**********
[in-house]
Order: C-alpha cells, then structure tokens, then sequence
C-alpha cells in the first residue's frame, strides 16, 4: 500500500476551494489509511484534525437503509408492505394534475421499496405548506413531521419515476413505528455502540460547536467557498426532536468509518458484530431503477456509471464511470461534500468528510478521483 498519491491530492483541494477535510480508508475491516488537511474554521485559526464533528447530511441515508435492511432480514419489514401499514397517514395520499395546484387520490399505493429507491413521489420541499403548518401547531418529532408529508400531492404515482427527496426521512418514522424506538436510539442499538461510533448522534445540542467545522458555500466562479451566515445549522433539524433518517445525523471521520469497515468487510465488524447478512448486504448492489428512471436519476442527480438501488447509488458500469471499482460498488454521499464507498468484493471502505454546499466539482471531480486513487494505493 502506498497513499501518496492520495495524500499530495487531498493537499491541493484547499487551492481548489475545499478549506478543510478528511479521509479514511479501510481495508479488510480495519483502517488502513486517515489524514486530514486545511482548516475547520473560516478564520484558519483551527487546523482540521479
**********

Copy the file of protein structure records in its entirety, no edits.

[in-house]
Order: C-alpha cells, then structure tokens, then sequence
C-alpha cells in the first residue's frame, strides 16, 4: 500500500476551494489509511484534525437503509408492505394534475421499496405548506413531521419515476413505528455502540460547536467557498426532536468509518458484530431503477456509471464511470461534500468528510478521483 498519491491530492483541494477535510480508508475491516488537511474554521485559526464533528447530511441515508435492511432480514419489514401499514397517514395520499395546484387520490399505493429507491413521489420541499403548518401547531418529532408529508400531492404515482427527496426521512418514522424506538436510539442499538461510533448522534445540542467545522458555500466562479451566515445549522433539524433518517445525523471521520469497515468487510465488524447478512448486504448492489428512471436519476442527480438501488447509488458500469471499482460498488454521499464507498468484493471502505454546499466539482471531480486513487494505493 502506498497513499501518496492520495495524500499530495487531498493537499491541493484547499487551492481548489475545499478549506478543510478528511479521509479514511479501510481495508479488510480495519483502517488502513486517515489524514486530514486545511482548516475547520473560516478564520484558519483551527487546523482540521479